IN August 1981 Glasgow conferred the freedom of the city on Nelson Mandela. It was the first city in the world to grant him such an honour.

By that time Mandela had spent 17 years in South Africa’s Robben Island prison, having been sentenced to life at the end of the Rivonia trial in 1964.

The ceremony at Glasgow City Chambers was attended by 500 people, including representatives of 16 Commonwealth countries. Lord Provost Michael Kelly presented the Freedom certificate to Dr Alex Ekwueme, vice-president of Nigeria, on Mandela’s behalf.

Speaking to the BBC in 2018, Dr Kelly said: “It was a bold step for the Labour Party in Glasgow because Mandela was regarded as a terrorist by a lot of people and many people thought Glasgow should not become involved in this at all. So it was an uphill struggle and we received a lot of bad publicity, but eventually when Mandela’s story got through people began to see that we and he were in the right”.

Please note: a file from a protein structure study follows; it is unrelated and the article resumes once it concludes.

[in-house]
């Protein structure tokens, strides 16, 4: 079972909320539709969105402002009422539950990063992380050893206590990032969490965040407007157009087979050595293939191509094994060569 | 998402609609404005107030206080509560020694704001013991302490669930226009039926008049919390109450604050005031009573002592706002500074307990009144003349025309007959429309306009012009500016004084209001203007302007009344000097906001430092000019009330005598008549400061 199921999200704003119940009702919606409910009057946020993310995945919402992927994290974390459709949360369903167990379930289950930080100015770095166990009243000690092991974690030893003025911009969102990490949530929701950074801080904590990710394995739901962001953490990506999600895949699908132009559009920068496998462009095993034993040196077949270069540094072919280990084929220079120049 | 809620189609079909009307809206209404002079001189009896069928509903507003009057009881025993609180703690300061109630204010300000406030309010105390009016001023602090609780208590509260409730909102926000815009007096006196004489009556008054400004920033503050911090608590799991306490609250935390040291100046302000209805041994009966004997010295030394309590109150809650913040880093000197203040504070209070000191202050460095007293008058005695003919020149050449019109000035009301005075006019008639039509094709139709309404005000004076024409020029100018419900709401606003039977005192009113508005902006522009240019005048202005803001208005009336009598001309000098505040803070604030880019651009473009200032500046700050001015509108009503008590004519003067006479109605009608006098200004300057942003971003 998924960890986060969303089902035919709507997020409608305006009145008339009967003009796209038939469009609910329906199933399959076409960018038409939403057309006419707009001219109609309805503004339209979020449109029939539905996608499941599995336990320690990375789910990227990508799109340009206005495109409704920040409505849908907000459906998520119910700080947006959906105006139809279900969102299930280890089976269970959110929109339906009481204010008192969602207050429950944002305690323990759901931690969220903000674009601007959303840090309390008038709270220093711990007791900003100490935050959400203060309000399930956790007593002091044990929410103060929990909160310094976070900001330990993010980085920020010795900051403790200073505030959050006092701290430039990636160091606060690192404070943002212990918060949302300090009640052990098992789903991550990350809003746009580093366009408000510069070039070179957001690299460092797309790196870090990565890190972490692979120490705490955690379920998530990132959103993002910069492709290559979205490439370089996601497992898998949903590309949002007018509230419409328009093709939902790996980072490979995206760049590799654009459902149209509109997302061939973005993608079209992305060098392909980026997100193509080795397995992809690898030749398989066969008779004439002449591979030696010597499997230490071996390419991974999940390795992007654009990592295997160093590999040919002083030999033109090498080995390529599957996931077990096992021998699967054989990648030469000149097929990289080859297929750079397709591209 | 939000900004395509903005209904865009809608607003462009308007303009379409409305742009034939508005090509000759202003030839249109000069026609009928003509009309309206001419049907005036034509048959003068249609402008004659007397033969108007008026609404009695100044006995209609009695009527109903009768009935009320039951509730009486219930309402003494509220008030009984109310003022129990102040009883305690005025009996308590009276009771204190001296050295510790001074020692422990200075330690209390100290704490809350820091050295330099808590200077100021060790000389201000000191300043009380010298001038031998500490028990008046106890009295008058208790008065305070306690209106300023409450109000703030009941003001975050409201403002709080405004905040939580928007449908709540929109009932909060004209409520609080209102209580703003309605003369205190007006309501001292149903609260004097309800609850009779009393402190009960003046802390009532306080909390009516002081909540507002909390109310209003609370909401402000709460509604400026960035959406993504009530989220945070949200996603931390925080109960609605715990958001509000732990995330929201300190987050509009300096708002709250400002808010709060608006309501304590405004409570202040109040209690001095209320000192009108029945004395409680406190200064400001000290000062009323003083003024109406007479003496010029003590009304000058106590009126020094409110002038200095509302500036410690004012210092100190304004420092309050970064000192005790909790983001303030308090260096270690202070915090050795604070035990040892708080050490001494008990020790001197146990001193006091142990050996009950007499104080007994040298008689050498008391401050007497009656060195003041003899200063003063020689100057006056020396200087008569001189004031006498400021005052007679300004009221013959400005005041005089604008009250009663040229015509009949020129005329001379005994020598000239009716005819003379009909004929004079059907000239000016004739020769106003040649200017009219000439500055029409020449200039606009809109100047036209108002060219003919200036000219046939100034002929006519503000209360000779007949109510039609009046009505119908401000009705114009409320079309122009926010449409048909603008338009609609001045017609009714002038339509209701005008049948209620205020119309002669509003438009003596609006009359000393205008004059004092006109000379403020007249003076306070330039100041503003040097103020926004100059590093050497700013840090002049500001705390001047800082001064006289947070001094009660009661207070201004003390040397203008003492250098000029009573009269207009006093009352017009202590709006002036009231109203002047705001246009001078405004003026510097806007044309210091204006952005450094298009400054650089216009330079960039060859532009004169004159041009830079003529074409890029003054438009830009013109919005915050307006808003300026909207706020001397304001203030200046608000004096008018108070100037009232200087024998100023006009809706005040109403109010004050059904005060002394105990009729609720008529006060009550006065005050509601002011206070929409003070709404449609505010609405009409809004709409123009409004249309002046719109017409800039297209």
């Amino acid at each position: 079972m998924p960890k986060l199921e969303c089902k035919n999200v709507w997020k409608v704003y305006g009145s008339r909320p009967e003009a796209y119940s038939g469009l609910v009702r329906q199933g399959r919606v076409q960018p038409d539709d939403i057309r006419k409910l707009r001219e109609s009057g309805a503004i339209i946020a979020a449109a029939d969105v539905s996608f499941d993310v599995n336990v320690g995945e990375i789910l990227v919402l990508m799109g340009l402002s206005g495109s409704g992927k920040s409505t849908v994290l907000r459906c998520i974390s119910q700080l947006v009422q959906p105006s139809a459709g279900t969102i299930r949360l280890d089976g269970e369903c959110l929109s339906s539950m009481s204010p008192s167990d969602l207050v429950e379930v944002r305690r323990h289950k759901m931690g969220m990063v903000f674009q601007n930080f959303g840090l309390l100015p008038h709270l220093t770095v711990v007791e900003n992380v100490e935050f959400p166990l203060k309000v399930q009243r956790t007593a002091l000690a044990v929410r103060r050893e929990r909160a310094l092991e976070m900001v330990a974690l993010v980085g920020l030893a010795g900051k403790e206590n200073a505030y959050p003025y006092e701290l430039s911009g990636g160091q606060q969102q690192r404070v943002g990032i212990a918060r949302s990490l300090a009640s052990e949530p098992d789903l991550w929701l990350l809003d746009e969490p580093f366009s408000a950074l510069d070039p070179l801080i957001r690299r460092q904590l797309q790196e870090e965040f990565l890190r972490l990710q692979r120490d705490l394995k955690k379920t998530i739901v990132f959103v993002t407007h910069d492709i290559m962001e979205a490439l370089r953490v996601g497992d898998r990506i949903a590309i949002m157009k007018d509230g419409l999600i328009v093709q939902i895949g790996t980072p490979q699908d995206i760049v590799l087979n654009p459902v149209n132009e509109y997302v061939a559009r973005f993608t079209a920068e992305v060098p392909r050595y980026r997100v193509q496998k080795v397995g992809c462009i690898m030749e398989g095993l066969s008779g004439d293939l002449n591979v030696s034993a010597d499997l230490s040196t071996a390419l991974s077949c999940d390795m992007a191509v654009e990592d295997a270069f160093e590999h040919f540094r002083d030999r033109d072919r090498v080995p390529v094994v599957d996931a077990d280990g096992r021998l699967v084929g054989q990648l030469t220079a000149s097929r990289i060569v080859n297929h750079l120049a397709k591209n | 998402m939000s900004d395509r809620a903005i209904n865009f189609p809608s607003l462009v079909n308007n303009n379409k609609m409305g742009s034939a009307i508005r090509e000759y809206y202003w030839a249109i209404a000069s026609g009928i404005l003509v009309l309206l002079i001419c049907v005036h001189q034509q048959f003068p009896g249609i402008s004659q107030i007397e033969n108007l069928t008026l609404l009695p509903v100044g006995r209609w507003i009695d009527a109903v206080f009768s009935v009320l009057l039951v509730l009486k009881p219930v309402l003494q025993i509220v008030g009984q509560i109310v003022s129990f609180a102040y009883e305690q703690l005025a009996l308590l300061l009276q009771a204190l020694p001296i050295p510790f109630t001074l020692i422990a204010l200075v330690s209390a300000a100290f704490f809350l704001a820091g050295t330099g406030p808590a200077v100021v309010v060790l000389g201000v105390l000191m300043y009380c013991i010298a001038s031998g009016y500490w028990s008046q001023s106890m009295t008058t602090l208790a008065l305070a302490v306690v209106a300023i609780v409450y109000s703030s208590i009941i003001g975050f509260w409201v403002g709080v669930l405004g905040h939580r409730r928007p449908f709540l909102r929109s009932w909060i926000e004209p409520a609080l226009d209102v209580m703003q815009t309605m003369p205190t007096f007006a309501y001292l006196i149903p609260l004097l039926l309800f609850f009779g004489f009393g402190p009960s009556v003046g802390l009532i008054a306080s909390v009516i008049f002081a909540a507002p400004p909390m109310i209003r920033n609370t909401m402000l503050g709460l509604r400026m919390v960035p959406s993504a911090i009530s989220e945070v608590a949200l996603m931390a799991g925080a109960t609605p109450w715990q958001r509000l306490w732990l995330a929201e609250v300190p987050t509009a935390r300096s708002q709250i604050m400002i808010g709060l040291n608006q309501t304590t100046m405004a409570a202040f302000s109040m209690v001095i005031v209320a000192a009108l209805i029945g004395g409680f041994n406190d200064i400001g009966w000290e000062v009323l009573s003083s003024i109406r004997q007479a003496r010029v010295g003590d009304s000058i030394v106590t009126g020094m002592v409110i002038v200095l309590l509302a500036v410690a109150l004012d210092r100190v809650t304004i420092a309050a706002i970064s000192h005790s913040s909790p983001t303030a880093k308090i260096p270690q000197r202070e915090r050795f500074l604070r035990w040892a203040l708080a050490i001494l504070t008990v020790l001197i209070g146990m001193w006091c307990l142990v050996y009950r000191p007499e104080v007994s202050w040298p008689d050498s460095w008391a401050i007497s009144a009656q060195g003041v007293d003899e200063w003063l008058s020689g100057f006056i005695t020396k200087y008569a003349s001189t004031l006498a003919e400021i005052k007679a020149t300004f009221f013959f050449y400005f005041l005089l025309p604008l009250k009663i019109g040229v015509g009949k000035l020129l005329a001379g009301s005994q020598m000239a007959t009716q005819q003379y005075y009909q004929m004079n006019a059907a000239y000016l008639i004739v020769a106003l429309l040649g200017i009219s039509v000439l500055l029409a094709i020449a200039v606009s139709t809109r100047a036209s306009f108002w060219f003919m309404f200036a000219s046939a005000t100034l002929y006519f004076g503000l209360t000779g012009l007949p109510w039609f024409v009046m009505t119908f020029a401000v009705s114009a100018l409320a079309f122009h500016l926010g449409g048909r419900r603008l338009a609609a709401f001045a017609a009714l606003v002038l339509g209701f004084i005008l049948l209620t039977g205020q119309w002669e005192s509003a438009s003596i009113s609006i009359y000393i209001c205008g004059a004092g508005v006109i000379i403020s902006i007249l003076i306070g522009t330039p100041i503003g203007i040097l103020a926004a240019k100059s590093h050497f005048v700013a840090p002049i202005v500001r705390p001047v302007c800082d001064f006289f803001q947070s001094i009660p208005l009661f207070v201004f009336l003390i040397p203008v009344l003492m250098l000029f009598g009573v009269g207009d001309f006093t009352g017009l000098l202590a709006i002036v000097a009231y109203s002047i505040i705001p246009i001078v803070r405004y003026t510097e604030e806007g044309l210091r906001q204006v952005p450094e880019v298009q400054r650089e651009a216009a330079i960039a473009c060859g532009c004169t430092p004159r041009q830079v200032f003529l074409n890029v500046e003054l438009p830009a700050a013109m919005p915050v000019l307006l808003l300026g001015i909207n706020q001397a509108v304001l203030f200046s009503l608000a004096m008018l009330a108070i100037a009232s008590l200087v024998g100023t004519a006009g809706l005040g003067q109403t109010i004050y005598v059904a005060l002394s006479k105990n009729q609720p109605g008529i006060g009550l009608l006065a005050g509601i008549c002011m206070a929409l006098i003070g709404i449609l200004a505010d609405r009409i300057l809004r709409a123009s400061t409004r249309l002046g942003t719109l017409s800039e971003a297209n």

Five years later, in mid-June 1986, with Soweto described as being in a state of tense apprehension on the eve of the 10th anniversary of the student riots, Glasgow District Council made another meaningful gesture, with St George’s Place being renamed Nelson Mandela Place.

The ceremony was carried out by Essop Pahad (right), a London-based member of the African National Congress. He said the Mandela family would be delighted by the renaming: “I think it is very important. It is a further reflection and manifestation of support not only for Mandela, but for the ANC and the people of South Africa”.

Some offices and retailers in the street, however, insisted that they would ignore the new name and revert to the original postal address of West George Street. Among them, pointedly, was the South African Consulate, which said it would use the address 69 West George Street.

Two hundred people attended the ceremony, with not one dissenting voice in the crowd, but at the City Chambers, where the ANC flag was flying, nine protesters waved anti-ANC posters as Mr Pahad arrived to address a public meeting.

Tomorrow: Mandela in Glasgow.

Read more: Herald Diary